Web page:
During Apollo, the constraints placed by the design of the Lunar Module (LM) window for crew visibility and
landing trajectory were "a major problem." Lunar landing trajectories were tailored to provide crew visibility
using nearly 70 degrees look-down angle from the canted LM windows. Apollo landings were scheduled only at
specific times and locations to provide optimal sunlight on the landing site.
The complications of trajectory design and crew visibility are still a problem today. Practical vehicle designs
for lunar lander missions using optimal or near-optimal fuel trajectories render the natural vision of the crew
from windows inadequate for the approach and landing task. Further, the sun angles for the desirable landing
areas in the lunar polar regions create visually powerful,
season-long shadow effects. Fortunately, Synthetic and
Enhanced Vision (S/EV) technologies, conceived and developed in the aviation domain, may provide solutions to
this visibility problem and enable additional benefits for safer, more efficient lunar operations. Piloted simulation
evaluations have been conducted to assess the handling qualities of the various lunar landing concepts, including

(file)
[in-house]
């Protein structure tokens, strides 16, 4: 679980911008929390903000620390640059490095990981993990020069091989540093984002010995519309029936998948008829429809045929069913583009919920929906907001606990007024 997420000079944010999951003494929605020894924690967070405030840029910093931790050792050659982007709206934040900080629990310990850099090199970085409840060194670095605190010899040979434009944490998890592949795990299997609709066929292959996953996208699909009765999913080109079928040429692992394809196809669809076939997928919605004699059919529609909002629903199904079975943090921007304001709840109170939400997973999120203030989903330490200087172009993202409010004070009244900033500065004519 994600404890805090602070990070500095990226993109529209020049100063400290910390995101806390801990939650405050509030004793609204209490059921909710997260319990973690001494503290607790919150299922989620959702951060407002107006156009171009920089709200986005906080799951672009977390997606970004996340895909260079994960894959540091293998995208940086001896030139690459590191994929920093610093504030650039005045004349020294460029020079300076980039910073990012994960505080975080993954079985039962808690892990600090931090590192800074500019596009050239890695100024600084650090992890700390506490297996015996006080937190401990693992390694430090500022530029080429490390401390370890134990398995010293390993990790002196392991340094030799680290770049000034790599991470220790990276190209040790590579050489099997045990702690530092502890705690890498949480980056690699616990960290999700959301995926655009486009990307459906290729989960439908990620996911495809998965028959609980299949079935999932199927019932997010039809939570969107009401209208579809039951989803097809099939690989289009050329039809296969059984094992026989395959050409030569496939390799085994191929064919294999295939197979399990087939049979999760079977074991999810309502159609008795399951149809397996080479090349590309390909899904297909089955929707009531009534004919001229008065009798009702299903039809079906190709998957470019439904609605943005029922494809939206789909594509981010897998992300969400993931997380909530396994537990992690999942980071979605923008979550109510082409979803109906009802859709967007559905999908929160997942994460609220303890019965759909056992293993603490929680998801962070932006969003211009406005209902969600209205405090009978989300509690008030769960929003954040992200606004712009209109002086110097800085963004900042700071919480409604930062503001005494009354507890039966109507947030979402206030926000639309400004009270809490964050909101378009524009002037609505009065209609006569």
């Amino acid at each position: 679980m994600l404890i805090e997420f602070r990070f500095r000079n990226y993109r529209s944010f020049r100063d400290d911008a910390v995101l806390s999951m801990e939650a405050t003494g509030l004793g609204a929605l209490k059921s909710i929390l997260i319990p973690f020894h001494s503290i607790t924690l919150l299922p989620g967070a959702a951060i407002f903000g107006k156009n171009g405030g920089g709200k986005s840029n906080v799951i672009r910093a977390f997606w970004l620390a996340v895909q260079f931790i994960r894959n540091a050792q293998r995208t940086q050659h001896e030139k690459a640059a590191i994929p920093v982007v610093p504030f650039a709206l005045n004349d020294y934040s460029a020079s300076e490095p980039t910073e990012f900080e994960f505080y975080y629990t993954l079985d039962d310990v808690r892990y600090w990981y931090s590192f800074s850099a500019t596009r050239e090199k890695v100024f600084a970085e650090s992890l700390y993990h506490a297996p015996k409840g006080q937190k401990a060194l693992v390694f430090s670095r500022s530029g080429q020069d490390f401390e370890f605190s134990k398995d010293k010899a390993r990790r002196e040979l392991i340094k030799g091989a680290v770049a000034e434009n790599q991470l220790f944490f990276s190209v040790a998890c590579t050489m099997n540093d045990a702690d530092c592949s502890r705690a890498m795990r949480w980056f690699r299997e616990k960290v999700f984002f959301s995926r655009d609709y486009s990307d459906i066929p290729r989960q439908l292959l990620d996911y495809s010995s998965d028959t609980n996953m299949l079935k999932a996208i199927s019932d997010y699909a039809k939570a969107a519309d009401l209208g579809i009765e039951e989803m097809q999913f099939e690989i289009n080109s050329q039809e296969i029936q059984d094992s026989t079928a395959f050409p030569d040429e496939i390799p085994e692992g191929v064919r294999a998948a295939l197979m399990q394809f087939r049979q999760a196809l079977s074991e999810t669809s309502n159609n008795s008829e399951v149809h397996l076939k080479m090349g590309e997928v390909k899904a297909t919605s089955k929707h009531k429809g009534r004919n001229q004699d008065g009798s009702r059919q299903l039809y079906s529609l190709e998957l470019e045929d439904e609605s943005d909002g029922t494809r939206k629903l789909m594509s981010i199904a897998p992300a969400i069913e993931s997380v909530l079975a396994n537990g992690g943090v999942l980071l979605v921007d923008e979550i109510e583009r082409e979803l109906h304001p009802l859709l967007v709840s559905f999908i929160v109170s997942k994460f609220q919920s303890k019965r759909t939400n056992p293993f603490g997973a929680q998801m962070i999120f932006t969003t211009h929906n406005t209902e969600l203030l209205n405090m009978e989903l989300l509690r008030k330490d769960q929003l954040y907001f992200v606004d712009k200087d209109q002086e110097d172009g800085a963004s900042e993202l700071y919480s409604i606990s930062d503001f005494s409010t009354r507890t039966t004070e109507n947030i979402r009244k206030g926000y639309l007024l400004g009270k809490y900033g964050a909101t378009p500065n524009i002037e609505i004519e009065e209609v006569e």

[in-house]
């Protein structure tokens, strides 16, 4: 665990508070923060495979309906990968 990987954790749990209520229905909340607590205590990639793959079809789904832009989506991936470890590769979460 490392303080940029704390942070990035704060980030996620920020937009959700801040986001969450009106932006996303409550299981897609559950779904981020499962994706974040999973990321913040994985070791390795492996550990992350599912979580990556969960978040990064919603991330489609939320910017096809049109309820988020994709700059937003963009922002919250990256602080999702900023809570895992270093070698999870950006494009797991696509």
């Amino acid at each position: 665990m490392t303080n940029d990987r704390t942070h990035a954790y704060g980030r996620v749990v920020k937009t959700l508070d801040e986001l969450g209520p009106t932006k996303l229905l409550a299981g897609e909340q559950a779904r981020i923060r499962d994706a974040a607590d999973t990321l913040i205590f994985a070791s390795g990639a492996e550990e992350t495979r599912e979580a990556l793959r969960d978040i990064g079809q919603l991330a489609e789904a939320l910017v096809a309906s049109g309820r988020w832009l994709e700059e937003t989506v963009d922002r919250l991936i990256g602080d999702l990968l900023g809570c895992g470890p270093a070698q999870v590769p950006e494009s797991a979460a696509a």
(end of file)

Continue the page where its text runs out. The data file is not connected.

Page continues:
the influence of cockpit displays and the informational data and formats. Evaluation pilots flew various landing
scenarios with S/EV displays. For some of the evaluation trials, an eye glasses-mounted, monochrome monocular
display, coupled with head tracking, was worn. The head-worn display scene consisted of S/EV fusion concepts.
The results of this experiment showed that a head-worn system did not increase the pilot's workload when
compared to using just the head-down displays. As expected, the
head-worn system did not provide an increase in
performance measures. Some pilots commented that the head-worn system provided greater situational awareness
compared to just head-down displays.